April 18, 2024

THE TIN STAR: A Worthwhile Little Western

THE TIN STAR (Blu-ray)
1957 / 93 min
Review by Mr. Paws

The Tin Star is one of the few westerns Anthony Mann directed during the 1950s that doesn’t star Jimmy Stewart. While no Winchester ‘73, it’s an entertaining film thanks to good overall performances and an engaging (if thematically familiar) story. 

Henry Fonda is Morgan Hickman, a wandering bounty hunter riding into town with the dead body of his latest quarry. He meets idealistic-but-inexperienced sheriff Ben Owens (Anthony Perkins), who got the job after the last one was killed. He doesn’t approve of Morgan’s methods, believing everyone should get a fair trial. However, his righteous resolve is frequently tested by Bart Bogardus (Neville Brand), a local bully who regularly challenges and intimidates him.

Bounty hunters aren’t held in high regard in this town, so when the only hotel refuses to rent him a room, Morgan ends up staying with Nona (Betsy Palmer), a widowed dressmaker who lives on the edge of town and is also something of an outcast herself, raising a son she had with a Native-American. As he’s waiting to collect his bounty, Morgan becomes close with them, while Ben, despite his initial misgivings, realizes this stranger is more than he seems. In fact, he’s a former lawman. Somewhat reluctantly, Morgan agrees to teach Ben the ropes.

"Welcome, stranger. We have 12 cabins, 12 vacancies."
Later, when beloved town doctor Doc McCord (John McIntire) is murdered, the mayor demands Ben to form a posse to track down the killers. Ben wants to bring them in alive, while Bogardus and his bloodthirsty bunch plan on lynching the culprits. Despite the bounty placed on the killers, Morgan initially refuses to get involved and implores the inexperienced Ben to think twice about trying to catch them. However, when the boy follows the posse into the hills, Morgan is compelled to try and same them both.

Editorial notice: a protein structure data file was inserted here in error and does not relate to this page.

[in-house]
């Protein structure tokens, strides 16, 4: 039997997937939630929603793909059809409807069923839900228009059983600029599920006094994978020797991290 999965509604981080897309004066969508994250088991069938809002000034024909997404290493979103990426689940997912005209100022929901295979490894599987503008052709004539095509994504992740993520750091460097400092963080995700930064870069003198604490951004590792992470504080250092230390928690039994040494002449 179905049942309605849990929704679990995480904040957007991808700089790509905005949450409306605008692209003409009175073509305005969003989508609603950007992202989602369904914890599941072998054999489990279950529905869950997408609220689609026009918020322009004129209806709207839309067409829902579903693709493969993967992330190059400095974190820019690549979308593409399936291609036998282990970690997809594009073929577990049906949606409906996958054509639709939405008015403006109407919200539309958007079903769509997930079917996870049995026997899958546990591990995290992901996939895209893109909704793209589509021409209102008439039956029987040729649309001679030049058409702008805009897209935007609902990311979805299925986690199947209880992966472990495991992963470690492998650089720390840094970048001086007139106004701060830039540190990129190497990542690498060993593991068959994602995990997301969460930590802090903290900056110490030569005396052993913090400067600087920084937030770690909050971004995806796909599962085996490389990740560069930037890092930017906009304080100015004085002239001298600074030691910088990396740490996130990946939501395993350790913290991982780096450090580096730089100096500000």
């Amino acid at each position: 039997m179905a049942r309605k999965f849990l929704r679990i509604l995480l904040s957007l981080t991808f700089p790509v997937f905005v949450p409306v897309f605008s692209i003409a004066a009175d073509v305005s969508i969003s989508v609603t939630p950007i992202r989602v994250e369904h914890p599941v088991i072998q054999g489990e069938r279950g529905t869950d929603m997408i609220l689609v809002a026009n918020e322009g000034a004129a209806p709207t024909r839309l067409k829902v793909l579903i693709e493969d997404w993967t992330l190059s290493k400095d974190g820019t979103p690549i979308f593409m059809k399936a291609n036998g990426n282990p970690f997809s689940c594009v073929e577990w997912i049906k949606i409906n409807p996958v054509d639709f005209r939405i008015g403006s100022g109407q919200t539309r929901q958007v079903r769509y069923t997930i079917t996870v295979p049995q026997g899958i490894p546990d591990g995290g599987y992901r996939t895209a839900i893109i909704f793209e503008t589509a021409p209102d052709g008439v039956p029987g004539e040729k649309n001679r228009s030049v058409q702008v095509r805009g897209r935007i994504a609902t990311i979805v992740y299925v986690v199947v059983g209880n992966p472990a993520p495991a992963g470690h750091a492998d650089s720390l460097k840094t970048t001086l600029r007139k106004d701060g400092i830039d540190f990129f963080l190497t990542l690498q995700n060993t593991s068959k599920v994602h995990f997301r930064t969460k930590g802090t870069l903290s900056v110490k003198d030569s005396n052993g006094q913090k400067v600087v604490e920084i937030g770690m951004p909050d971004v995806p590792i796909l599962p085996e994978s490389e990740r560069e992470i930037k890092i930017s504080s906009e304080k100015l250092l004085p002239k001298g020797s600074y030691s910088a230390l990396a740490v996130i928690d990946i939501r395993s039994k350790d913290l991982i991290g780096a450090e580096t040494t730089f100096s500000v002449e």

Running a brisk 90 minutes, The Tin Star isn’t a particularly complex film, but it’s generally pretty enjoyable, with well-drawn characters and an interesting story that culminates in a satisfying climax. Fonda doesn’t really stretch himself here, but his indubitable earnestness is just what a character like Morgan needs for us to be invested. On a side note, it’s kind of amusing that two prominent cast members would someday be best-known for playing legendary psychos. Palmer is actually quite a dish in this one (and gets to keep her head).

Fairly light on action until the final act, The Tin Star benefits from a well-written screenplay (which was nominated for an Oscar) and typically confident direction by Mann, both of which compensate for the story’s overall predictability. While not as big or ambitious as some of the more iconic westerns of the genre, it's a worthwhile little western that looks great on this limited edition Blu-ray, which comes which a smattering of interesting bonus features.


NOTE: Free Kittens Movie Guide was provided with a promo disc for review purposes. Physical supplemental material included with the final product (booklets, artwork, inserts, etc) were not available for review.

APPRECIATING A MASTER - A pretty thorough appreciation of the film by critic Neil Sinyard.

BEYOND THE SCORE - Elmer Bernstein’s son, Peter, talks about growing up with the legendary composer.

AUDIO COMMENTARY - By historian Toby Roan.




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